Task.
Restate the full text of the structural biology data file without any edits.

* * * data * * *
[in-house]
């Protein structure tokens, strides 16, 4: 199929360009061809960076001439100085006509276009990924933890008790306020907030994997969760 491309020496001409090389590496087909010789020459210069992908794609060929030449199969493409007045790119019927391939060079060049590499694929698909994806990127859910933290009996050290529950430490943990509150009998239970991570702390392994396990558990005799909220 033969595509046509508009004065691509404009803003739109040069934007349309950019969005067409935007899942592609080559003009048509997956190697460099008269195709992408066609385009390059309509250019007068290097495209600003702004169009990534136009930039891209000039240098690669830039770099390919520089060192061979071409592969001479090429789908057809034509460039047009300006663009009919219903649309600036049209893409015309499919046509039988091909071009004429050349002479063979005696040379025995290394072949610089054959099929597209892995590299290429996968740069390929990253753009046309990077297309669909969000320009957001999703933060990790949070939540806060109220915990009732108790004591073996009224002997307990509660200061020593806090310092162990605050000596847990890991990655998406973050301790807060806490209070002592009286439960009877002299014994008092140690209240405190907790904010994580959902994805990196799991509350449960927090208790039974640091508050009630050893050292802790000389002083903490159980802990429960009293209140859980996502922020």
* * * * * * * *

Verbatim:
[in-house]
């Protein structure tokens, strides 16, 4: 199929360009061809960076001439100085006509276009990924933890008790306020907030994997969760 491309020496001409090389590496087909010789020459210069992908794609060929030449199969493409007045790119019927391939060079060049590499694929698909994806990127859910933290009996050290529950430490943990509150009998239970991570702390392994396990558990005799909220 033969595509046509508009004065691509404009803003739109040069934007349309950019969005067409935007899942592609080559003009048509997956190697460099008269195709992408066609385009390059309509250019007068290097495209600003702004169009990534136009930039891209000039240098690669830039770099390919520089060192061979071409592969001479090429789908057809034509460039047009300006663009009919219903649309600036049209893409015309499919046509039988091909071009004429050349002479063979005696040379025995290394072949610089054959099929597209892995590299290429996968740069390929990253753009046309990077297309669909969000320009957001999703933060990790949070939540806060109220915990009732108790004591073996009224002997307990509660200061020593806090310092162990605050000596847990890991990655998406973050301790807060806490209070002592009286439960009877002299014994008092140690209240405190907790904010994580959902994805990196799991509350449960927090208790039974640091508050009630050893050292802790000389002083903490159980802990429960009293209140859980996502922020």